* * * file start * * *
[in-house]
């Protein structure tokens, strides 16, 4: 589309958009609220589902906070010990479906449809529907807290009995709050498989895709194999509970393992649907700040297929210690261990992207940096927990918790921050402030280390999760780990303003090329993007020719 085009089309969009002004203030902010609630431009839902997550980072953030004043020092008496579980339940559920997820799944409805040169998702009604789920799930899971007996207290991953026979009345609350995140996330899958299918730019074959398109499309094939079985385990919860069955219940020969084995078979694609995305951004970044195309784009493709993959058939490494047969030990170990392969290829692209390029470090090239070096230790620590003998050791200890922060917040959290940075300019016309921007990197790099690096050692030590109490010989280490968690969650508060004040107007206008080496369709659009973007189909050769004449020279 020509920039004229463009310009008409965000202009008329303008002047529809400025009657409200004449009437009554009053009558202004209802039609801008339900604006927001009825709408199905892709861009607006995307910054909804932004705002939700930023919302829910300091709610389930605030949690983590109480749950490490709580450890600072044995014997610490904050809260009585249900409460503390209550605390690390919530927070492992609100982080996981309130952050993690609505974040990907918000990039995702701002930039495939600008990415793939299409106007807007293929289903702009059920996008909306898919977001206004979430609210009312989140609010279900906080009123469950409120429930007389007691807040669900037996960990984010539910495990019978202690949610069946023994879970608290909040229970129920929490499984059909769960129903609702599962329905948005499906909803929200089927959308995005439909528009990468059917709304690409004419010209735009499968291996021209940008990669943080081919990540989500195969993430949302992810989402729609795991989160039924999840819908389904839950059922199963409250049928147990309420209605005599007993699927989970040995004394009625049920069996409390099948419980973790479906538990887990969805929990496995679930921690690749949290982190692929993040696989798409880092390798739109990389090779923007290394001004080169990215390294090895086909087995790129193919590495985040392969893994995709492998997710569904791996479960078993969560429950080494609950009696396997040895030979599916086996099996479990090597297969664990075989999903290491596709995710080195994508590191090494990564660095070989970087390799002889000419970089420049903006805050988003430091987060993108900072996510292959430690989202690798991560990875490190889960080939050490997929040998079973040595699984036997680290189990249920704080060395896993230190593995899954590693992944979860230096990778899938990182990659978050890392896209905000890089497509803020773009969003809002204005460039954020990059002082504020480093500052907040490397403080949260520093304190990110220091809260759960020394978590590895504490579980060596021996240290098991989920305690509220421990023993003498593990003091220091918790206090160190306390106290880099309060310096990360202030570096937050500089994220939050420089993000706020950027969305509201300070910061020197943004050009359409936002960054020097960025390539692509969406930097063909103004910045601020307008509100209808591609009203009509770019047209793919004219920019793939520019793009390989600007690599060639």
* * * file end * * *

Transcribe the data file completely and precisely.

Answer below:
[in-house]
């Protein structure tokens, strides 16, 4: 589309958009609220589902906070010990479906449809529907807290009995709050498989895709194999509970393992649907700040297929210690261990992207940096927990918790921050402030280390999760780990303003090329993007020719 085009089309969009002004203030902010609630431009839902997550980072953030004043020092008496579980339940559920997820799944409805040169998702009604789920799930899971007996207290991953026979009345609350995140996330899958299918730019074959398109499309094939079985385990919860069955219940020969084995078979694609995305951004970044195309784009493709993959058939490494047969030990170990392969290829692209390029470090090239070096230790620590003998050791200890922060917040959290940075300019016309921007990197790099690096050692030590109490010989280490968690969650508060004040107007206008080496369709659009973007189909050769004449020279 020509920039004229463009310009008409965000202009008329303008002047529809400025009657409200004449009437009554009053009558202004209802039609801008339900604006927001009825709408199905892709861009607006995307910054909804932004705002939700930023919302829910300091709610389930605030949690983590109480749950490490709580450890600072044995014997610490904050809260009585249900409460503390209550605390690390919530927070492992609100982080996981309130952050993690609505974040990907918000990039995702701002930039495939600008990415793939299409106007807007293929289903702009059920996008909306898919977001206004979430609210009312989140609010279900906080009123469950409120429930007389007691807040669900037996960990984010539910495990019978202690949610069946023994879970608290909040229970129920929490499984059909769960129903609702599962329905948005499906909803929200089927959308995005439909528009990468059917709304690409004419010209735009499968291996021209940008990669943080081919990540989500195969993430949302992810989402729609795991989160039924999840819908389904839950059922199963409250049928147990309420209605005599007993699927989970040995004394009625049920069996409390099948419980973790479906538990887990969805929990496995679930921690690749949290982190692929993040696989798409880092390798739109990389090779923007290394001004080169990215390294090895086909087995790129193919590495985040392969893994995709492998997710569904791996479960078993969560429950080494609950009696396997040895030979599916086996099996479990090597297969664990075989999903290491596709995710080195994508590191090494990564660095070989970087390799002889000419970089420049903006805050988003430091987060993108900072996510292959430690989202690798991560990875490190889960080939050490997929040998079973040595699984036997680290189990249920704080060395896993230190593995899954590693992944979860230096990778899938990182990659978050890392896209905000890089497509803020773009969003809002204005460039954020990059002082504020480093500052907040490397403080949260520093304190990110220091809260759960020394978590590895504490579980060596021996240290098991989920305690509220421990023993003498593990003091220091918790206090160190306390106290880099309060310096990360202030570096937050500089994220939050420089993000706020950027969305509201300070910061020197943004050009359409936002960054020097960025390539692509969406930097063909103004910045601020307008509100209808591609009203009509770019047209793919004219920019793939520019793009390989600007690599060639």